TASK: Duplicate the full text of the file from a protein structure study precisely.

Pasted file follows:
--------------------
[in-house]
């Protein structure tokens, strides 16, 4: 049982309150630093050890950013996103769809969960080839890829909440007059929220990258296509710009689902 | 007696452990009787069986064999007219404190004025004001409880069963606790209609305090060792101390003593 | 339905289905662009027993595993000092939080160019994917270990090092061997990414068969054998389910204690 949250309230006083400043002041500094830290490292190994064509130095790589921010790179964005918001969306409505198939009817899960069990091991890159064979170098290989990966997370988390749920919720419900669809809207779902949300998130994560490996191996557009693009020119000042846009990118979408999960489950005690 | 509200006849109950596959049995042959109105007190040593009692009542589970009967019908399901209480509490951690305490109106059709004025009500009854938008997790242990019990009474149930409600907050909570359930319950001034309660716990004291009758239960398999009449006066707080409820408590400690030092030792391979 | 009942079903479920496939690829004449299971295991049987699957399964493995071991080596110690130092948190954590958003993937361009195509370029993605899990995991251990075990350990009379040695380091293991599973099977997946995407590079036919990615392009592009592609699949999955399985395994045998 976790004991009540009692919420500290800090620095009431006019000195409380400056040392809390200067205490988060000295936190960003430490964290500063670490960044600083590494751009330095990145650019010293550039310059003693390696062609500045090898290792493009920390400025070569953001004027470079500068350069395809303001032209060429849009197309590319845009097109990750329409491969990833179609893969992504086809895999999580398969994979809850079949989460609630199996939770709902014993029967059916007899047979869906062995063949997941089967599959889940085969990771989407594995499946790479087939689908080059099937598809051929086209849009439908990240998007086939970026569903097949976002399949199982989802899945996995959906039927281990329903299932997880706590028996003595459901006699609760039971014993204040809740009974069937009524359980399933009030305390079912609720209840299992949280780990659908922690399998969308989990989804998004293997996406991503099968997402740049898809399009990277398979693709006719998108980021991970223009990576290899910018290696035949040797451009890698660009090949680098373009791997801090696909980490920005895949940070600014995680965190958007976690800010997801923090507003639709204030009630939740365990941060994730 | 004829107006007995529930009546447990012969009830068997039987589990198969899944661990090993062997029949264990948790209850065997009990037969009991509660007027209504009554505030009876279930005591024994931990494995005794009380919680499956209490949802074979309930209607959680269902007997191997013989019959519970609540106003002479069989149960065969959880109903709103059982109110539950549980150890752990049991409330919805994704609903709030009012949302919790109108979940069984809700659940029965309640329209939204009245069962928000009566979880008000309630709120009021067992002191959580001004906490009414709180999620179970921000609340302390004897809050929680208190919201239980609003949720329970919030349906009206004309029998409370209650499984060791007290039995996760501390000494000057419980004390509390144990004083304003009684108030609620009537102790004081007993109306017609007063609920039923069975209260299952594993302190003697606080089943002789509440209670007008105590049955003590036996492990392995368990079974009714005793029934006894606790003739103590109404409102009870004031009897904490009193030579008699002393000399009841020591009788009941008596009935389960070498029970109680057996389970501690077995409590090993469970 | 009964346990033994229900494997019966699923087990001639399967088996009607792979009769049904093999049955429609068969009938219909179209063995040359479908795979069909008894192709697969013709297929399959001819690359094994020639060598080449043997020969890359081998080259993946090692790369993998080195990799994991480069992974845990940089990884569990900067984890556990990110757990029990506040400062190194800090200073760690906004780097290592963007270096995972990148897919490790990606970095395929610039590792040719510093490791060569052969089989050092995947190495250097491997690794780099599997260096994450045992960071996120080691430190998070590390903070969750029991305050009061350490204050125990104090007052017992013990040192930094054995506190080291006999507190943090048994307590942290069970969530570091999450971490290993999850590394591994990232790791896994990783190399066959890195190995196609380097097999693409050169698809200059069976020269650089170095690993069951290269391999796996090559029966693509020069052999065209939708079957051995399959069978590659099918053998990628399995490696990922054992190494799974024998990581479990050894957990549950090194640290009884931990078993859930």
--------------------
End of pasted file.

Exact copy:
[in-house]
């Protein structure tokens, strides 16, 4: 049982309150630093050890950013996103769809969960080839890829909440007059929220990258296509710009689902 | 007696452990009787069986064999007219404190004025004001409880069963606790209609305090060792101390003593 | 339905289905662009027993595993000092939080160019994917270990090092061997990414068969054998389910204690 949250309230006083400043002041500094830290490292190994064509130095790589921010790179964005918001969306409505198939009817899960069990091991890159064979170098290989990966997370988390749920919720419900669809809207779902949300998130994560490996191996557009693009020119000042846009990118979408999960489950005690 | 509200006849109950596959049995042959109105007190040593009692009542589970009967019908399901209480509490951690305490109106059709004025009500009854938008997790242990019990009474149930409600907050909570359930319950001034309660716990004291009758239960398999009449006066707080409820408590400690030092030792391979 | 009942079903479920496939690829004449299971295991049987699957399964493995071991080596110690130092948190954590958003993937361009195509370029993605899990995991251990075990350990009379040695380091293991599973099977997946995407590079036919990615392009592009592609699949999955399985395994045998 976790004991009540009692919420500290800090620095009431006019000195409380400056040392809390200067205490988060000295936190960003430490964290500063670490960044600083590494751009330095990145650019010293550039310059003693390696062609500045090898290792493009920390400025070569953001004027470079500068350069395809303001032209060429849009197309590319845009097109990750329409491969990833179609893969992504086809895999999580398969994979809850079949989460609630199996939770709902014993029967059916007899047979869906062995063949997941089967599959889940085969990771989407594995499946790479087939689908080059099937598809051929086209849009439908990240998007086939970026569903097949976002399949199982989802899945996995959906039927281990329903299932997880706590028996003595459901006699609760039971014993204040809740009974069937009524359980399933009030305390079912609720209840299992949280780990659908922690399998969308989990989804998004293997996406991503099968997402740049898809399009990277398979693709006719998108980021991970223009990576290899910018290696035949040797451009890698660009090949680098373009791997801090696909980490920005895949940070600014995680965190958007976690800010997801923090507003639709204030009630939740365990941060994730 | 004829107006007995529930009546447990012969009830068997039987589990198969899944661990090993062997029949264990948790209850065997009990037969009991509660007027209504009554505030009876279930005591024994931990494995005794009380919680499956209490949802074979309930209607959680269902007997191997013989019959519970609540106003002479069989149960065969959880109903709103059982109110539950549980150890752990049991409330919805994704609903709030009012949302919790109108979940069984809700659940029965309640329209939204009245069962928000009566979880008000309630709120009021067992002191959580001004906490009414709180999620179970921000609340302390004897809050929680208190919201239980609003949720329970919030349906009206004309029998409370209650499984060791007290039995996760501390000494000057419980004390509390144990004083304003009684108030609620009537102790004081007993109306017609007063609920039923069975209260299952594993302190003697606080089943002789509440209670007008105590049955003590036996492990392995368990079974009714005793029934006894606790003739103590109404409102009870004031009897904490009193030579008699002393000399009841020591009788009941008596009935389960070498029970109680057996389970501690077995409590090993469970 | 009964346990033994229900494997019966699923087990001639399967088996009607792979009769049904093999049955429609068969009938219909179209063995040359479908795979069909008894192709697969013709297929399959001819690359094994020639060598080449043997020969890359081998080259993946090692790369993998080195990799994991480069992974845990940089990884569990900067984890556990990110757990029990506040400062190194800090200073760690906004780097290592963007270096995972990148897919490790990606970095395929610039590792040719510093490791060569052969089989050092995947190495250097491997690794780099599997260096994450045992960071996120080691430190998070590390903070969750029991305050009061350490204050125990104090007052017992013990040192930094054995506190080291006999507190943090048994307590942290069970969530570091999450971490290993999850590394591994990232790791896994990783190399066959890195190995196609380097097999693409050169698809200059069976020269650089170095690993069951290269391999796996090559029966693509020069052999065209939708079957051995399959069978590659099918053998990628399995490696990922054992190494799974024998990581479990050894957990549950090194640290009884931990078993859930």